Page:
Quitting the INF Treaty Is a Serious Mistake

Originally appeared on The American Conservative.

The Trump administration is preparing to quit the Intermediate-Range Nuclear Forces (INF) Treaty thanks to the arms control-hating John Bolton:

The Trump administration has told U.S. allies that it wants to withdraw from the landmark Reagan-era Intermediate-range Nuclear Forces Treaty, or INF, and plans to inform Russian leaders of its position in the coming days, said foreign diplomats and other people familiar with the deliberations.

The planning is the brainchild of Trump’s hawkish national security adviser, John Bolton, who has told US allies he believes the INF puts Washington in an “excessively weak position” against Russia “and more importantly China,” said a diplomat who spoke on the condition of anonymity to discuss the sensitive issue.

The president confirmed the intention to withdraw from the treaty this weekend:

President Donald Trump said Washington will exit the Cold-War era treaty that eliminated a class of nuclear weapons due to Russian violations, triggering a warning of retaliatory measures from Moscow.

The treaty has served US and European security well for three decades. Casting aside a landmark arms control agreement risks starting a new destabilizing arms race with Russia at a time when relations with Moscow are already extremely poor. Withdrawing from the treaty amounts to letting Russia off the hook for its recent violations, and it gains the US nothing except the ability to waste more resources on nuclear weapons that we don’t need. Killing the treaty isn’t going to remedy any of the things that critics complain about. China isn’t a party to the treaty and hasn’t been bound by its limitations, but it is difficult to see why the US needs to be able to have land-based intermediate-range ballistic missiles in East Asia in any case. Giving up on an arms control treaty that has been largely successful for European security because it does not address new developments in another part of the world just creates a new problem without fixing any of the others.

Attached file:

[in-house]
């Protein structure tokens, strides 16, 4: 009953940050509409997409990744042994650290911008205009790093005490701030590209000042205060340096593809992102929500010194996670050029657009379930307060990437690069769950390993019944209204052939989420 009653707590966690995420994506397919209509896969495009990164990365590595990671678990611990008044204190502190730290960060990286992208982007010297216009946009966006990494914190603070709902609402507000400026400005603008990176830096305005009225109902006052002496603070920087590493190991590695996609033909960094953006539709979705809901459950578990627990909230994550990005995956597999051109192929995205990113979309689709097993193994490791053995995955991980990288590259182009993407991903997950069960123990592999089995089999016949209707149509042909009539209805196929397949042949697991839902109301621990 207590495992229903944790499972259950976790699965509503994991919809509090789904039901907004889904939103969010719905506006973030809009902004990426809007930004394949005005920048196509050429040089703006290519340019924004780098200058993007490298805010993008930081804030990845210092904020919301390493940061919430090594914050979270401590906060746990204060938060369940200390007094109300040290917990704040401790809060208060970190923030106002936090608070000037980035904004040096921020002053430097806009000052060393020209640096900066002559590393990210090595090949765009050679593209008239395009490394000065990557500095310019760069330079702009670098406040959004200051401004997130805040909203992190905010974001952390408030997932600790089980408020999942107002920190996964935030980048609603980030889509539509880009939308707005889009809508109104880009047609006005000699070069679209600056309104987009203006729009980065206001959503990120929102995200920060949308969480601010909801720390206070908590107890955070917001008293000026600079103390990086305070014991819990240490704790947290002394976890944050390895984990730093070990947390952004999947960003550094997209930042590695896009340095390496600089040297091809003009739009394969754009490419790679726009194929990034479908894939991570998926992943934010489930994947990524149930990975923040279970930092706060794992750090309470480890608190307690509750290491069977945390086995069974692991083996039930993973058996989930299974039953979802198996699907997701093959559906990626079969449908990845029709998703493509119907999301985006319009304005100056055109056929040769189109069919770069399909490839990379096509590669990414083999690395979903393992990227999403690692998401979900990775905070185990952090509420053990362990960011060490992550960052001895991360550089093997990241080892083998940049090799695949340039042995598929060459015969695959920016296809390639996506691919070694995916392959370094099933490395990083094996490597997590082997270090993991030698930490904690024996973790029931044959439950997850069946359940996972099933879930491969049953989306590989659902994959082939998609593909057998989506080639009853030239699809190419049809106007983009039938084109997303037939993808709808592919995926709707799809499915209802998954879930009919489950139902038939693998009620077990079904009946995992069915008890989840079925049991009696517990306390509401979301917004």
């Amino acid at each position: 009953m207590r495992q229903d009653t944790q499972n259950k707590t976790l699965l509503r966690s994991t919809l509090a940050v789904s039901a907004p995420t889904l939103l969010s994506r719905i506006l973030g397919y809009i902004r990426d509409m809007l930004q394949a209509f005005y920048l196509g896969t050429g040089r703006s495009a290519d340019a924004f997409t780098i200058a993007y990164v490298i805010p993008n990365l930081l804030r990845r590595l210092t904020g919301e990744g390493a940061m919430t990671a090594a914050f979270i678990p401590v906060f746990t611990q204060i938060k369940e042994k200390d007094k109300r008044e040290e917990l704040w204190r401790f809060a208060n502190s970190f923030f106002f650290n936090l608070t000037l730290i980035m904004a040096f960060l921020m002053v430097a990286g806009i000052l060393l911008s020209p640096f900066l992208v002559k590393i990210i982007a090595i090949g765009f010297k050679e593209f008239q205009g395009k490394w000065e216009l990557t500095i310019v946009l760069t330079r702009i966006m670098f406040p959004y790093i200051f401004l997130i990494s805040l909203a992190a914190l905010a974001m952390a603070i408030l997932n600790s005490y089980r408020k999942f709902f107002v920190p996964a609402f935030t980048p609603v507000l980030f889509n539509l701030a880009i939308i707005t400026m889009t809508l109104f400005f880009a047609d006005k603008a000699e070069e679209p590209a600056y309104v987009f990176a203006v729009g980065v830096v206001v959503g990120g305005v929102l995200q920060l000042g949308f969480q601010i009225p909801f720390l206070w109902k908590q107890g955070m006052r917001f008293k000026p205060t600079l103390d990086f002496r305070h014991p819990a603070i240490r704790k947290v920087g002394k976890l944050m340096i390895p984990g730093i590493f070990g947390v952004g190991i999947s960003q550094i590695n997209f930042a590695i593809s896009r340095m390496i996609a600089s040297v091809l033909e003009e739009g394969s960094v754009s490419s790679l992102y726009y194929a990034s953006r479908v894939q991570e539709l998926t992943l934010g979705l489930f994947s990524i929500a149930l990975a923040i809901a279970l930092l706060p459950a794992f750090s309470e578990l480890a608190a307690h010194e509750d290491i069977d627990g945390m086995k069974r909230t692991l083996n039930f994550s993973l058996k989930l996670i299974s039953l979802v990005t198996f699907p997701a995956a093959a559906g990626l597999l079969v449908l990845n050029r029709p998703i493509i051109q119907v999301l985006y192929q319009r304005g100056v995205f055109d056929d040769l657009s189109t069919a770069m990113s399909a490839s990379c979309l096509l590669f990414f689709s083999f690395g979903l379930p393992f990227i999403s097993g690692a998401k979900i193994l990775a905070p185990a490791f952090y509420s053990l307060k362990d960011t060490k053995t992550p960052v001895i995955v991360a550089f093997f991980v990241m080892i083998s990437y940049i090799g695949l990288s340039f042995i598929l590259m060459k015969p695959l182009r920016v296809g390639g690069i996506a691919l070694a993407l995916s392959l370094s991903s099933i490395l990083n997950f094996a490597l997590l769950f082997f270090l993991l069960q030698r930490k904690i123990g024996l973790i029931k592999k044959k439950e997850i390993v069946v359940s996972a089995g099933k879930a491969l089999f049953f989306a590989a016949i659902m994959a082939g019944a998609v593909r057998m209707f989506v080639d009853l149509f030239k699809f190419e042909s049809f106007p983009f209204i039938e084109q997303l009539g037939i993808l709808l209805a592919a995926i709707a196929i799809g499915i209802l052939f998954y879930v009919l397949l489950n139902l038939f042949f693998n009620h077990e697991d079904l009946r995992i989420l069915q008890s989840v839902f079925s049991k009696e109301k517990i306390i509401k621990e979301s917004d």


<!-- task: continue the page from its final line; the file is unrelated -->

Quitting the INF Treaty is just one example of Bolton’s reflexive hostility to any and all nonproliferation and arms control agreements. In addition to supporting withdrawal from the INF Treaty, Bolton is also resisting an extension of New START:

Former US officials say Bolton is blocking talks on extending the 2010 New Start treaty with Russia limiting deployed strategic nuclear warheads and their delivery systems. The treaty is due to expire in 2021 and Moscow has signaled its interest in an extension, but Bolton is opposing the resumption of a strategic stability dialogue to discuss the future of arms control between the two countries.

Extending New START should be an easy national security win for the Trump administration. There is no good reason to oppose the extension, just as there was no good reason to oppose its ratification. Bolton is ideologically opposed to the treaty, which he has previously declared to be “execrable,” and as long as he is National Security Advisor it seems very unlikely that the treaty will be extended. Quitting the INF Treaty and allowing New START to expire would represent the willful destruction of the most important arms control agreements that the US has, and together they will have a very dangerous destabilizing effect on the security of Europe and the US

Daniel Larison is a senior editor at The American Conservative, where he also keeps a solo blog. He has been published in the New York Times Book Review, Dallas Morning News, Orthodox Life, Front Porch Republic, The American Scene, and Culture11, and is a columnist for The Week. He holds a PhD in history from the University of Chicago, and resides in Dallas. Follow him on Twitter. This article is reprinted from The American Conservative with permission.